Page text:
ust when you might have thought Paul Newman's salad days were behind him, the 57-year-old actor has turned to salad dressing.
Hundreds of celebrities have lent their faces and names to other people's products over the decades, but Newman is using his famous blue-eyed visage to sell his very own mixture of oil and vinegar, beginning a third career that could make him a star in the kitchen.
Since it first came on the market three weeks ago, at Gold's Delicatessen here in Westport, where Newman makes his home, and at Stew Leonard's Dairy in neighboring Norwalk, shoppers have bought an estimated 10,000 bottles of "Newman's Own," an all-natural oil-and-vinegar salad dressing. Hand-lettered store signs announce "Paul Newman's own recipe," and, at Stew Leonard's, "Buy two, get one head of lettuce free."
"They're flying off the shelves," exults David Kalman, a partner in Advantage Food Marketing of Westport, which is overseeing distribution of the salad dressing. Kalman says it is also available in King's Supermarkets, a New Jersey chain, and will be in New York's Shopwell and Food Emporium stores in two weeks. After that, distribution of the mild-tasting dressing, which sells for $1.19 to $1.39 a bottle, will be expanded to cover the Northeast, from Washington to Boston.
A spokesperson for Newman, who said that the actor was unavailable for comment because of commitments in his second career of auto racing, emphasized that Newman had entered the food field "as a lark" and that he plans to donate his profits to charity, "probably something in the drug rehabilitation field" (Newman's son died of an overdose).
In keeping with the light-hearted nature of the venture, the dressing's parchment-colored label identifies "Newman's Own" as (in very small type) "Appellation Newman Controle'e" and (in even smaller type) "l'etoile du vinaigre et de l'huile -- l'huile et le vinaigre des etoiles," which is fractured French for "star of vinegar and oil--oil and vinegar of the stars" (in unfractured French the word "vedette" connotes star, as in celebrity).
There was every indication today that customers were responding to the dressing in the proper spirit.
"Are you serious?" asked Stella Hartel, who had just put two bottles of "Newman's Own" in her shopping cart. She giggled when asked what she thought when she first saw the bottle with the movie star's smiling face etched on the label and "au naturel" written over his head. "You really want to know? You can't print it," she said. "It's very funny. I see him all the time on the street and I thought, you know, I'd help him out."
Another buyer, Kathy Clarke, said she lives "about four houses" from Newman and was buying the dressing "as a fun party gift. I'm giving it wrapped like a bottle of wine with a head of lettuce." Then Clarke, who was wearing rose-colored glasses, added in a tone of confidential glee, "It's really a riot, don't you think?"
Sheena Berg, with two children in tow, was making her second purchase of "Newman's Own." "It really has a very good flavor," Berg said. "It tastes like a homemade vinaigrette. Also it's a novelty. We had friends over the other night. Everyone was shocked that Paul Newman was doing something as tacky as putting his face on something like this."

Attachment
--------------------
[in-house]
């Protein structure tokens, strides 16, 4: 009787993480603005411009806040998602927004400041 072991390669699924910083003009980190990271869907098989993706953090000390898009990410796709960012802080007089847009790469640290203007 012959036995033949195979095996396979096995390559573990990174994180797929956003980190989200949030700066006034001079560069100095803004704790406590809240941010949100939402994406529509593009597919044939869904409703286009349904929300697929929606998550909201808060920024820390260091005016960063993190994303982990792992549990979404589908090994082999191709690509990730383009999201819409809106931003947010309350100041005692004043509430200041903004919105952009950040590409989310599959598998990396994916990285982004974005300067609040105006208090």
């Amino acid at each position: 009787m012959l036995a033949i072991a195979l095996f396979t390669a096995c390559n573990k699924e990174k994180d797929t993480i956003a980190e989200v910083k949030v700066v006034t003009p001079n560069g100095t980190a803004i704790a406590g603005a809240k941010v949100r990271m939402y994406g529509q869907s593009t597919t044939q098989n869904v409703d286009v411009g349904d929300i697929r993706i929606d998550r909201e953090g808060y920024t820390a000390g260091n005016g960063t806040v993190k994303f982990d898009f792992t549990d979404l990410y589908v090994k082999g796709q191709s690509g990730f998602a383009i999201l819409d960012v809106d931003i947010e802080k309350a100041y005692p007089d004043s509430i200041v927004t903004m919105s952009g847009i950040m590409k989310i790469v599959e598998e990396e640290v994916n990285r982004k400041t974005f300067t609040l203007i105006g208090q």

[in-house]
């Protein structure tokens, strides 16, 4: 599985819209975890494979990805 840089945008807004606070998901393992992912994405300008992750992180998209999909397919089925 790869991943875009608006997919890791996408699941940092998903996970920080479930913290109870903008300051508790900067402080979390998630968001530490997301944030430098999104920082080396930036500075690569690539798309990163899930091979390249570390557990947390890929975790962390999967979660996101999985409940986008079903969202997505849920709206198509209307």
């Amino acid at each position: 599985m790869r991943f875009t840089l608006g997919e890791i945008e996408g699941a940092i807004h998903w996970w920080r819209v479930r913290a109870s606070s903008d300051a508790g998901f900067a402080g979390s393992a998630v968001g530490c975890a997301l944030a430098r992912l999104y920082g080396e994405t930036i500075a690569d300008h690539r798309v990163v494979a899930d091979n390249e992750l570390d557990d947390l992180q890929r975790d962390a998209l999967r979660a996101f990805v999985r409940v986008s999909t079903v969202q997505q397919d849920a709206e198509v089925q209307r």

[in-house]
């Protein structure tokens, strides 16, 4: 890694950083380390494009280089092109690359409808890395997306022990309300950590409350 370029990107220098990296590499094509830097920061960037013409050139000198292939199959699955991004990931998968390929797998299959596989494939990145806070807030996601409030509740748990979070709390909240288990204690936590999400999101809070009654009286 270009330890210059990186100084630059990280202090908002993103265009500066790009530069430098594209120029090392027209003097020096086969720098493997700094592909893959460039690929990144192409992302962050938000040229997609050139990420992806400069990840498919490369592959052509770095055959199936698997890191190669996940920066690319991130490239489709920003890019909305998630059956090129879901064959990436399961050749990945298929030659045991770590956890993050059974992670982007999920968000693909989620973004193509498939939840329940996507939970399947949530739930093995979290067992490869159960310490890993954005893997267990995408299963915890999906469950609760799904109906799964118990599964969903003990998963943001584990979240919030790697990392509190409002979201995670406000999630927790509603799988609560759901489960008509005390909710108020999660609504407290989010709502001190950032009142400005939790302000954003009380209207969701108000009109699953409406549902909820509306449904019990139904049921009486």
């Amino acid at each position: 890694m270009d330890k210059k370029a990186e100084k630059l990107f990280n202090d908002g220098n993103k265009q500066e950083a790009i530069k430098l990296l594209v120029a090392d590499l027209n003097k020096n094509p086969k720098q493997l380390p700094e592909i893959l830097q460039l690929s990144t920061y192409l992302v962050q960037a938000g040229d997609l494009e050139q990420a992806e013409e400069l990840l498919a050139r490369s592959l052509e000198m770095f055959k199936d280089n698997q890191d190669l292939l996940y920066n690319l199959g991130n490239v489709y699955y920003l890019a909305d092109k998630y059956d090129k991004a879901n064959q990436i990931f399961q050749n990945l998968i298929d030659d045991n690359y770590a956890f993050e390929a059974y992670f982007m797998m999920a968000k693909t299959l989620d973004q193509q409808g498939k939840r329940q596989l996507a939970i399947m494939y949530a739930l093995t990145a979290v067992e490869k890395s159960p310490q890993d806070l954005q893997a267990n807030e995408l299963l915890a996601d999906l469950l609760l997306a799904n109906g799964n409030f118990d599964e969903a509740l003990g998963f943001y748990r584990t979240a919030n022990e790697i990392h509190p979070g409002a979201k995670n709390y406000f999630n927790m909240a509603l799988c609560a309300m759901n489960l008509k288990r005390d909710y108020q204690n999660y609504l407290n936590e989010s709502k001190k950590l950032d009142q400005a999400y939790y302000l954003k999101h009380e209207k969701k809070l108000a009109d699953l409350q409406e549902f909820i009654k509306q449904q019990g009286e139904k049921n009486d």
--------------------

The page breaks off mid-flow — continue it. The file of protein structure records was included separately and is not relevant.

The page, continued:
Tacky or not, the venture began just after Christmas 1980. Following his custom of many years, Newman and author friend A. E. Hotchner ("Sophia: Living and Loving") had brewed and bottled a large batch of the actor's formula of olive oil, soybean oil, red wine vinegar, water, lemon juice, spices, salt, onion and garlic to give to friends and neighbors as holiday gifts. Then, according to a short note written by the actor, which appears on the back of the label, "the acclaim was deafening, the repeat orders staggering . . . Enough, I said! Let's go public! I'm out of the basement and onto the shelf."
The leap from basement to shelf required 18 months, says Julius Gold, proprietor of Gold's Delicatessen, where "Newman's Own" is displayed alongside such other local delicacies as "the original preppy cookie" (Southbury, Conn.) and "Dr. Mike's Ice Cream" (Bethel, Conn.). First there were a number of tasting sessions, "usually around Hotchner's table," while the manufacturer -- Ken's Foods in Framingham, Mass. -- sought to duplicate the Newman dressing for mass production. Then there was the label, designed by Ellen Posey, artist, photographer, and wife of race-car driver Sam Posey, a colleague of Newman's on the driving circuit since 1978.
"When Paul and I first talked about it, he wanted to establish sort of a wine-label look," Ellen Posey said. "He wanted to put it in a dark green bottle with a cork. But that was too expensive, so in the end there were many compromises."
Posey says that she even had to compromise regarding the sketch of Newman, framed with entwined vegetables, which she drew for the front of the bottle. "I favored a sterner looking Paul, but the overall consensus was for a happy Newman."
A laughing Newman, one suspects--laughing all the way to his charities.